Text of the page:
IMG_9416My name is Annabel Hughes. Home is a corrugated tin box built on a concrete slab thrown under an old Mongongo tree on the Zambezi River escarpment, twenty kilometers upriver from the resplendent Victoria Falls in Zambia.

The tin box — a deceptive architectural wonder — is the creation of my partner Chris who, in an earlier time on his farm, was forced to build a place in which to live in 20 days. Its simplicity and openness allows for unfettered access to the natural world beyond. I find it inspirational. Mostly. There are no doors. The corrugated walls are articulated to allow for air to pass through unencumbered. And the rain during the wet months. And the heat. And the bugs.

I arrived on Chris’s farm in February, 2013. From America via England via Zimbabwe. Though my work as a journalist-activist took me to London and Washington, D.C., I am African: born in Kenya, educated in Zimbabwe, and now living in Zambia.  I was away from the African continent for 14 years. It feels good to be back.

When I finished high school in the 1980s I was sent to England to be taught how to cook, but today I have little use for the consommé-cum-thermidor techniques I learned back then. Later, in Virginia where I lived in the United States, I uncovered a heartfelt enthusiasm for gardening, and am now fortunate to live in a climate where nearly everything grows. Since returning to Africa I’ve also been learning about wild food, a subject in which I became interested while completing the Virginia Master Naturalist program in 2011. Each of these elements complements my genuine pleasure in feeding people … fresh, simple food that is as local as possible.

I started this blog in the hope of sharing with you what it is like to live — and cook and garden and forage — in such a unique environment. I want to share what it is like cooking in an open kitchen with a big Mongongo tree in it, alongside my assistant Adelina Banda. I want to share stories about growing a garden with the help of Peter Komanyana, which flourishes in semi-arid Kalahari sand and is watered by the Zambezi River. I want to share what it’s like living with Chris on a Zambian farm where the biggest pests are elephants, in an area with people who have been subsisting off the land for centuries.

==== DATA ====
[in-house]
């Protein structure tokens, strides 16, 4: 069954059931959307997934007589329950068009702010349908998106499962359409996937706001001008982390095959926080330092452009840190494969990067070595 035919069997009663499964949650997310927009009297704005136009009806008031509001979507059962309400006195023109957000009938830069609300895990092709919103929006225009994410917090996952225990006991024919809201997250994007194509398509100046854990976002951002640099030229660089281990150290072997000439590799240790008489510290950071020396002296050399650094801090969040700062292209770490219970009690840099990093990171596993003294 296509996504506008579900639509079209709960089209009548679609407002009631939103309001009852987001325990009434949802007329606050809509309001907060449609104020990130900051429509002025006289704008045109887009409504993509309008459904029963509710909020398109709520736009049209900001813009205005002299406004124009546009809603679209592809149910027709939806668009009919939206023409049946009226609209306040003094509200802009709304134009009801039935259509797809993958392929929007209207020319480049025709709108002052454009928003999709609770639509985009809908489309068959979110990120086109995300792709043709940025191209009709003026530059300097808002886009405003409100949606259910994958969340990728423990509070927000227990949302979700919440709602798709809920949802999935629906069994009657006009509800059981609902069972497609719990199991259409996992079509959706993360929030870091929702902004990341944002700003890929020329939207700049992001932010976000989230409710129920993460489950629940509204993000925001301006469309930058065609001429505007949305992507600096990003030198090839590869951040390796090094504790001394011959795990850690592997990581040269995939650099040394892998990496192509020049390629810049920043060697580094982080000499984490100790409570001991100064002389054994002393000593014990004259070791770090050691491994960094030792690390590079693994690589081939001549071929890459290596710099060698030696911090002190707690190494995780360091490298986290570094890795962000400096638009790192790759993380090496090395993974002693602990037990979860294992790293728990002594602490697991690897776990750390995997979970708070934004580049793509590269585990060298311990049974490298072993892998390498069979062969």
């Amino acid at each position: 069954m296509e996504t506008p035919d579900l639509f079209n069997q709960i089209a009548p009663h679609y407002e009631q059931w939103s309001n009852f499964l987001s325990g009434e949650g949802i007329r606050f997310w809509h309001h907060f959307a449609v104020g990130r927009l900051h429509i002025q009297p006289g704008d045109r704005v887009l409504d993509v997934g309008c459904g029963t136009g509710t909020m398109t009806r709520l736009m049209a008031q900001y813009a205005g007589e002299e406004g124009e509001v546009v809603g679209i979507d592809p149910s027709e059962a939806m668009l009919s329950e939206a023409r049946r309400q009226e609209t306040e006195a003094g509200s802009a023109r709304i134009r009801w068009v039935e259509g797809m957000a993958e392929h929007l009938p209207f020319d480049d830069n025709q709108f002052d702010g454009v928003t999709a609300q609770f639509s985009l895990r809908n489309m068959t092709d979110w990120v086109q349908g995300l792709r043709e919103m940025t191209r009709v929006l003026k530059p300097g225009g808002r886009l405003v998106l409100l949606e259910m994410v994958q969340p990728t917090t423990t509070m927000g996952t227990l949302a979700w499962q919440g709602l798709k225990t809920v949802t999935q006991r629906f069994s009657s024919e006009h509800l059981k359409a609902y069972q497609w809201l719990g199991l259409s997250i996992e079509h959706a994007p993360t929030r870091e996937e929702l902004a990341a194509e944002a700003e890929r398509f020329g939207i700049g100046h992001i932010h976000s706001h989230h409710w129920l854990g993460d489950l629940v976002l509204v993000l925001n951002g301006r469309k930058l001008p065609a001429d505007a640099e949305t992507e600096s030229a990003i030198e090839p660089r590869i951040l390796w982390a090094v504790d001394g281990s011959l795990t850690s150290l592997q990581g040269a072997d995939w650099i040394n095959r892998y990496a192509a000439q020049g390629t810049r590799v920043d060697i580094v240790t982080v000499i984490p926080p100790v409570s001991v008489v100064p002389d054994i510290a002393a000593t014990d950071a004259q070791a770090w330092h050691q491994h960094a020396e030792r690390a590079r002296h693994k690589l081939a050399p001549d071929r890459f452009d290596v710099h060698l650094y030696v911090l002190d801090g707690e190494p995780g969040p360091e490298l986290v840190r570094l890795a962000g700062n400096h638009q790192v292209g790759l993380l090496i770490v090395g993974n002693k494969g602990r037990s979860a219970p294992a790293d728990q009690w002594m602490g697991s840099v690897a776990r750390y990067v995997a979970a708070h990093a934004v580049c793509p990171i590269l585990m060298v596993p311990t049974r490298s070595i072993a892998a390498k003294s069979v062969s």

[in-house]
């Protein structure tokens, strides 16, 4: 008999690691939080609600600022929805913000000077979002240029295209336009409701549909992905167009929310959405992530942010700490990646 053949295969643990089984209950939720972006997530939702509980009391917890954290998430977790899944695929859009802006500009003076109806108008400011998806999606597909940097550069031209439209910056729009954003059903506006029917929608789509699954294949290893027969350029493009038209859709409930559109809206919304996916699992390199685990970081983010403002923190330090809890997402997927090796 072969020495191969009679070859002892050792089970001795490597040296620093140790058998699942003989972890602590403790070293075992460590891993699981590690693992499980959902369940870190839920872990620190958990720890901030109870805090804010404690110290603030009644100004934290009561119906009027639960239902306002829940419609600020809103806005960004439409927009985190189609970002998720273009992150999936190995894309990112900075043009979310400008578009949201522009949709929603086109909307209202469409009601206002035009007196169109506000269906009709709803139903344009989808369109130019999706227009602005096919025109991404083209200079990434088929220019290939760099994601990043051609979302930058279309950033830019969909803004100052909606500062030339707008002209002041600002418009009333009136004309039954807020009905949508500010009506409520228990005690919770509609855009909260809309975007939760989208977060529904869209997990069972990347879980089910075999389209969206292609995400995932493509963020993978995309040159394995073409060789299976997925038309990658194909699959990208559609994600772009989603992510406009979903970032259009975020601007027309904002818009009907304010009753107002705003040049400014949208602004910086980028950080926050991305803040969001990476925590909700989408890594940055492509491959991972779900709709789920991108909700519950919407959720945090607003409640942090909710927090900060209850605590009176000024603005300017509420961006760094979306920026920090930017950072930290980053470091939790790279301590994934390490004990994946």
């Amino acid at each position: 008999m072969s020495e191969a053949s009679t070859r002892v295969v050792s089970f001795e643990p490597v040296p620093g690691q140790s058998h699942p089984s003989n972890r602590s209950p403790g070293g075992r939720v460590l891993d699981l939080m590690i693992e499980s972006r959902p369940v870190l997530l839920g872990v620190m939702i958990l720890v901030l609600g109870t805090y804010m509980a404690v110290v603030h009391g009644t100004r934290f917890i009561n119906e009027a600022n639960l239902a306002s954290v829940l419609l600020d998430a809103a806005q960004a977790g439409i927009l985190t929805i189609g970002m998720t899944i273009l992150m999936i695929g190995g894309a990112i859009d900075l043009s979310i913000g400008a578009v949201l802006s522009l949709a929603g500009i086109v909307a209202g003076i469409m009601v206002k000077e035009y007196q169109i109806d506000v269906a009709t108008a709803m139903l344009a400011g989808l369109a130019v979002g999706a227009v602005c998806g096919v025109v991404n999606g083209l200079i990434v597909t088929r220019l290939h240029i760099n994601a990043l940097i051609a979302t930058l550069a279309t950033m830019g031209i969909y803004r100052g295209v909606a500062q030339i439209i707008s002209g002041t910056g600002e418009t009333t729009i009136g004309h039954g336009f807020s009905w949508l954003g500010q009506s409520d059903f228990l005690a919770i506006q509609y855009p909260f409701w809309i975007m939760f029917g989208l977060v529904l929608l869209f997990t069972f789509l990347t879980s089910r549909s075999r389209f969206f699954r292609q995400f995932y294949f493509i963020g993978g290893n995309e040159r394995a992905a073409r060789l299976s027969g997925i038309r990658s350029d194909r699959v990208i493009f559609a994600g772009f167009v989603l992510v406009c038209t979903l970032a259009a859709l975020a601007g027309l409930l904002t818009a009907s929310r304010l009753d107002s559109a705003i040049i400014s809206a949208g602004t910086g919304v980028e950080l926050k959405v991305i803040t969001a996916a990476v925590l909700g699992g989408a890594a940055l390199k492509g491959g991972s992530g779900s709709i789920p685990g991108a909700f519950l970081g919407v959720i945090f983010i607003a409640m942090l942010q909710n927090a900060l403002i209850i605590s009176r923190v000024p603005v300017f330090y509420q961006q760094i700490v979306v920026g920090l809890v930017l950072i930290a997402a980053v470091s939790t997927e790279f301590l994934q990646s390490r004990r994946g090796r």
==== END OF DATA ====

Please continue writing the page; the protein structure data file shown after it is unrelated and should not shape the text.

June 28, 2014

For an in-depth look at our life in the Zambezi Valley, please click here to read my feature article in the April-May, 2015 issue of The Cook’s Cook magazine, published by the New York Times food writer and recipe tester, Denise Landis

Home.
Home.

28 Comments

  • I am enjoying sharing your adventure vicariously, Annabel. Love your site!

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  • found your delicious food and blog through Georgie K my sister in law….absolutely loving it and hope to eat some butternut ravioli soon! Frances (Kenya)

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    • Thank you very much for your kind note, Frances. I have seen your gorgeous paintings in the Knaggs and de Villiers households, and am a great fan of your work. Do let me know how the ravioli turns out. It’s delicious! All the best, Annabel

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      • thanks Annabel lovely to meet you!

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  • Do you have Marula trees where you live? I remember as a kid my mom was making Marula jelly but left it a little too long bubbling on the stove. It had become toffee, so she poured it into baking trays. I was the most popular child in school because of my Marula toffee and my mom had parents calling her all the following day asking for the Marula toffee recipe.